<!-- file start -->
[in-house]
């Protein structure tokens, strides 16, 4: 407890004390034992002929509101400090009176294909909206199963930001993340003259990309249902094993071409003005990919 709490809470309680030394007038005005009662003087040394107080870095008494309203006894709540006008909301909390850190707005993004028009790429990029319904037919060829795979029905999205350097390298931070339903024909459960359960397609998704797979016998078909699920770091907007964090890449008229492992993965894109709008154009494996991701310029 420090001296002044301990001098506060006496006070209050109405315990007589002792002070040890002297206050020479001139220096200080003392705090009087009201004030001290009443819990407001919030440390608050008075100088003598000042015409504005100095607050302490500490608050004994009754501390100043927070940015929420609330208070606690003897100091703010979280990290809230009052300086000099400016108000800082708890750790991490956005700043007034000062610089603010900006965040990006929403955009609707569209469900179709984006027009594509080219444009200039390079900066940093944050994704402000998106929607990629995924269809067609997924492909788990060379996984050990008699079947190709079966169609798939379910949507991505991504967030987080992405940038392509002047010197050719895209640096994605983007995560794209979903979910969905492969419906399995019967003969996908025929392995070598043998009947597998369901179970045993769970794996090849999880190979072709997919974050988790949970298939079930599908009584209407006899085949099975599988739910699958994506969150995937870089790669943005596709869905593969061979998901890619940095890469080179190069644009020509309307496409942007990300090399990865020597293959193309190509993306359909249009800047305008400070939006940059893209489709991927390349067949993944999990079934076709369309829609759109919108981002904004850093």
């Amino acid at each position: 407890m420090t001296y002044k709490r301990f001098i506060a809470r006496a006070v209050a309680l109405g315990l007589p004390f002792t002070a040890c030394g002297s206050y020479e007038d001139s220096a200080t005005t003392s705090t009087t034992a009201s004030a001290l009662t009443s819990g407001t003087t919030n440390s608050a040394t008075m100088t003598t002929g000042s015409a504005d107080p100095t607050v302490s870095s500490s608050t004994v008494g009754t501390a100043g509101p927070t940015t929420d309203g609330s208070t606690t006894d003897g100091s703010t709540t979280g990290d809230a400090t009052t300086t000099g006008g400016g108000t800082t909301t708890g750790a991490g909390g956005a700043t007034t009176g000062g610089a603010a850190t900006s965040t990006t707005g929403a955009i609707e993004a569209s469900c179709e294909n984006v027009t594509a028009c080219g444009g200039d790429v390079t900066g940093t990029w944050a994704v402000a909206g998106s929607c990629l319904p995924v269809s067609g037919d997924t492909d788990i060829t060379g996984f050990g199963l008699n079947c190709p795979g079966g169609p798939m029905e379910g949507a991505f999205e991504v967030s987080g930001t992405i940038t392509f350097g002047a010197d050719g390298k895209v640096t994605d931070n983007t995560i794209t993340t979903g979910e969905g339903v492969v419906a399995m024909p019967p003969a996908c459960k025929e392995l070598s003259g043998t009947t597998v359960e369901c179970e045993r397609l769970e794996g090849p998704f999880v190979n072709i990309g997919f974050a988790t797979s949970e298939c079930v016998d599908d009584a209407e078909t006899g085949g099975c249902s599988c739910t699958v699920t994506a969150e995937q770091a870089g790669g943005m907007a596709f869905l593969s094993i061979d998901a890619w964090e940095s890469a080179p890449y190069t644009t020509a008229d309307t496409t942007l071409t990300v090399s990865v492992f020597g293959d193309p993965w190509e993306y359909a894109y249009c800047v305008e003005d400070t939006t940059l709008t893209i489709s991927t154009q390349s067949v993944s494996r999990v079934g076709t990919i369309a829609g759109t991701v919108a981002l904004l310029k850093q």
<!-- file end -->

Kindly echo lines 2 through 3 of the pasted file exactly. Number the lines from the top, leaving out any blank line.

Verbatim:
């Protein structure tokens, strides 16, 4: 407890004390034992002929509101400090009176294909909206199963930001993340003259990309249902094993071409003005990919 709490809470309680030394007038005005009662003087040394107080870095008494309203006894709540006008909301909390850190707005993004028009790429990029319904037919060829795979029905999205350097390298931070339903024909459960359960397609998704797979016998078909699920770091907007964090890449008229492992993965894109709008154009494996991701310029 420090001296002044301990001098506060006496006070209050109405315990007589002792002070040890002297206050020479001139220096200080003392705090009087009201004030001290009443819990407001919030440390608050008075100088003598000042015409504005100095607050302490500490608050004994009754501390100043927070940015929420609330208070606690003897100091703010979280990290809230009052300086000099400016108000800082708890750790991490956005700043007034000062610089603010900006965040990006929403955009609707569209469900179709984006027009594509080219444009200039390079900066940093944050994704402000998106929607990629995924269809067609997924492909788990060379996984050990008699079947190709079966169609798939379910949507991505991504967030987080992405940038392509002047010197050719895209640096994605983007995560794209979903979910969905492969419906399995019967003969996908025929392995070598043998009947597998369901179970045993769970794996090849999880190979072709997919974050988790949970298939079930599908009584209407006899085949099975599988739910699958994506969150995937870089790669943005596709869905593969061979998901890619940095890469080179190069644009020509309307496409942007990300090399990865020597293959193309190509993306359909249009800047305008400070939006940059893209489709991927390349067949993944999990079934076709369309829609759109919108981002904004850093």
């Amino acid at each position: 407890m420090t001296y002044k709490r301990f001098i506060a809470r006496a006070v209050a309680l109405g315990l007589p004390f002792t002070a040890c030394g002297s206050y020479e007038d001139s220096a200080t005005t003392s705090t009087t034992a009201s004030a001290l009662t009443s819990g407001t003087t919030n440390s608050a040394t008075m100088t003598t002929g000042s015409a504005d107080p100095t607050v302490s870095s500490s608050t004994v008494g009754t501390a100043g509101p927070t940015t929420d309203g609330s208070t606690t006894d003897g100091s703010t709540t979280g990290d809230a400090t009052t300086t000099g006008g400016g108000t800082t909301t708890g750790a991490g909390g956005a700043t007034t009176g000062g610089a603010a850190t900006s965040t990006t707005g929403a955009i609707e993004a569209s469900c179709e294909n984006v027009t594509a028009c080219g444009g200039d790429v390079t900066g940093t990029w944050a994704v402000a909206g998106s929607c990629l319904p995924v269809s067609g037919d997924t492909d788990i060829t060379g996984f050990g199963l008699n079947c190709p795979g079966g169609p798939m029905e379910g949507a991505f999205e991504v967030s987080g930001t992405i940038t392509f350097g002047a010197d050719g390298k895209v640096t994605d931070n983007t995560i794209t993340t979903g979910e969905g339903v492969v419906a399995m024909p019967p003969a996908c459960k025929e392995l070598s003259g043998t009947t597998v359960e369901c179970e045993r397609l769970e794996g090849p998704f999880v190979n072709i990309g997919f974050a988790t797979s949970e298939c079930v016998d599908d009584a209407e078909t006899g085949g099975c249902s599988c739910t699958v699920t994506a969150e995937q770091a870089g790669g943005m907007a596709f869905l593969s094993i061979d998901a890619w964090e940095s890469a080179p890449y190069t644009t020509a008229d309307t496409t942007l071409t990300v090399s990865v492992f020597g293959d193309p993965w190509e993306y359909a894109y249009c800047v305008e003005d400070t939006t940059l709008t893209i489709s991927t154009q390349s067949v993944s494996r999990v079934g076709t990919i369309a829609g759109t991701v919108a981002l904004l310029k850093q």